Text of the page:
13 August 2022

Will the Ukrainian momentum help to overcome the stalled enlargement policy of the European Union?

By Oliver Schwarz
Ukrainian president Volodimir Zelenskiy next to an EU flag during a plenary session of the Ukrainian parliament Verkhovna Rada
“Ukraine’s application has reminded the EU that enlargement is a political project. But on the Western Balkans, it is close to complete deadlock.”

If you are looking for reasons to be hopeful about the enlargement policy of the European Union, then I have got one of those classic good news/bad news messages for you.

The good news first: Ukraine’s application for membership has given a new momentum to EU enlargement. Only a few days after Russia’s attack, Ukraine applied for EU membership. Both the Commission’s and the Parliament’s responses to this proposal were very positive and supportive. Many heads of state and government have also pledged their support for Ukraine, while some have been more cautious, pointing out that accession would be a long and difficult process.

On 17 June, the Commission presented its opinion on Ukraine’s application for membership (and on the applications of Georgia and Moldova). The message was clear: The Commission backs EU membership for Ukraine. And indeed: During the 23-24 June European Council meeting, the 27 member states have granted candidate status to the war-torn country. Moldova was also given candidate status. In addition, Georgia was granted a European perspective.

A political project

Ukraine’s application has reminded the EU that enlargement was and is a political project. Greece, Portugal and Spain acceded the EU to consolidate democracy in these countries. The eastern enlargement took place to overcome the historic divide of the European continent. In the case of Bulgaria and Romania, the EU was willing to bear the costs of insufficient accession capacity and established the Cooperation and Verification Mechanism, a relatively smart instrument.

Candidate status for Ukraine is undoubtedly a political signal not only to Kyiv but also to Moscow. The way from applicant to candidate usually takes years, but Russian aggression has impressively accelerated the process. This is what a geopolitical Union should look like.

Enlargement policy is close to deadlock

Map with EU candidates
EU candidate countries.

So much for the good news. But now for the bad: EU enlargement is close to complete deadlock. Over the past decade, the EU has been unable to stop the systematic autocratisation of Turkey under President Recep Tayyip Erdoğan. In the same period, Serbian President Aleksandar Vučić has deteriorated the country’s democratic status from a “semi-consolidated democracy” to a “hybrid regime”. In Montenegro, the voters have temporarily sent President Milo Đukanović’s party into opposition. But here, too, the EU tolerated the establishment of a stabilitocracy for years.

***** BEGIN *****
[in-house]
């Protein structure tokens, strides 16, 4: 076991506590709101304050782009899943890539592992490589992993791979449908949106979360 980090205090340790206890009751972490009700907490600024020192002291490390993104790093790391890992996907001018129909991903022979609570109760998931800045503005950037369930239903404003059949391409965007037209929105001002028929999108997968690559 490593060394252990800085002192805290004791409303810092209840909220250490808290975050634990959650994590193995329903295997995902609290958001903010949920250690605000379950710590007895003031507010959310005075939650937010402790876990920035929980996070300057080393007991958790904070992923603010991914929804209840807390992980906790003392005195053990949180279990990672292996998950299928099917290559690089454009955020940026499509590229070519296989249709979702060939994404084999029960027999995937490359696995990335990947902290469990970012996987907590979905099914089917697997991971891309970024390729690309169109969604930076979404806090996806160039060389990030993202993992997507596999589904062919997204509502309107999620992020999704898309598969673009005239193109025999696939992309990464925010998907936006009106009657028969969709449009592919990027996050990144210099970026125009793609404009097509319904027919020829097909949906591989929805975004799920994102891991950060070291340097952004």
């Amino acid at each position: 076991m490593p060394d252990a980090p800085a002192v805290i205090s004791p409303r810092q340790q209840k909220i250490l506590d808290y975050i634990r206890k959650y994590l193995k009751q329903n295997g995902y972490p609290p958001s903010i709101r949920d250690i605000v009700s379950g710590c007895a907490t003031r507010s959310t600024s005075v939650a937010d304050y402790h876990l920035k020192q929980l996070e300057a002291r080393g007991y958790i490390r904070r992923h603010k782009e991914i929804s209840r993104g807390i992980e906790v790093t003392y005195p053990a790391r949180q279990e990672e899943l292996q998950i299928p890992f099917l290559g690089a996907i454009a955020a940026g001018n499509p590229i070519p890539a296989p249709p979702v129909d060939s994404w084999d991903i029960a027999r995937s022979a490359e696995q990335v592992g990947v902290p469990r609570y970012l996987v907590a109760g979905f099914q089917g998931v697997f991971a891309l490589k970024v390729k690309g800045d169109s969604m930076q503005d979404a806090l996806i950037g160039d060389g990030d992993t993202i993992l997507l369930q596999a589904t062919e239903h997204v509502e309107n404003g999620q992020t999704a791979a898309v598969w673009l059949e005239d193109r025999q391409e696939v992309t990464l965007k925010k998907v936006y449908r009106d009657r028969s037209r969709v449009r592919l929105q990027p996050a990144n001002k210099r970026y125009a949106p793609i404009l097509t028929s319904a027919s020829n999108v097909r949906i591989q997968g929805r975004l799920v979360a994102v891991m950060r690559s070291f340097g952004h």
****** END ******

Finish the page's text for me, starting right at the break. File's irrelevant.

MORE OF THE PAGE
But EU enlargement shows itself not only incapable of dealing with authoritarian politicians and democratic backsliding. In Bosnia and Hercegovina, the EU has so far failed to strike a basic reconciliation of interests between the country’s three ethnic groups – Bosniaks, Croats and Serbs. As a result, the Dayton Agreement is still proving to be dysfunctional. Meanwhile, the people of Kosovo are still waiting for the European promise of visa-free travel to be fulfilled. Not to mention the fact that five EU members have still not recognised the country’s independence.

However, the biggest pitfall of the EU has recently been in North Macedonia. The country has been a candidate for more than 16 years now. Since 2009 the Commission has recommended the opening of accession negotiations with Skopje. The opening of accession talks was first blocked because of the name dispute with Greece. But when this dispute finally was settled by the Prespa agreement in 2018, which can undoubtedly be classified as historic, Bulgaria began to block the accession process on nationalist and historical revisionist grounds. Since Brussels decided to link the accession process of North Macedonia with that of Albania, Tirana’s European perspective was also put on hold. Credibility looks different.

A declaration of political bankruptcy

While Western Balkan leaders, who attended the European Council’s June summit, welcomed the accelerated process for Ukraine, they also very clearly criticised their countries stand-still and hoped for some quick and visible steps forwards. In this respect, however, the European Council has failed completely. Neither was Bosnia and Herzegovina granted candidate status, nor did Kosovo receive visa-freedom. The accession talks with Albania and North Macedonia were also not opened until several weeks later, after the so-called French proposal had brought a little movement into the Bulgarian-Macedonian conflict.

All in all, this is not only disappointing, but a declaration of political bankruptcy for EU enlargement. Ukraine is a good example of what the European accession perspective is capable of achieving positively in third countries. However, this effect will evaporate if the European accession perspective becomes an empty promise without any significant progress. This is impressively evident in the countries of the Western Balkans. EU enlargement needs a serious relaunch.

Proposals to overhaul the accession process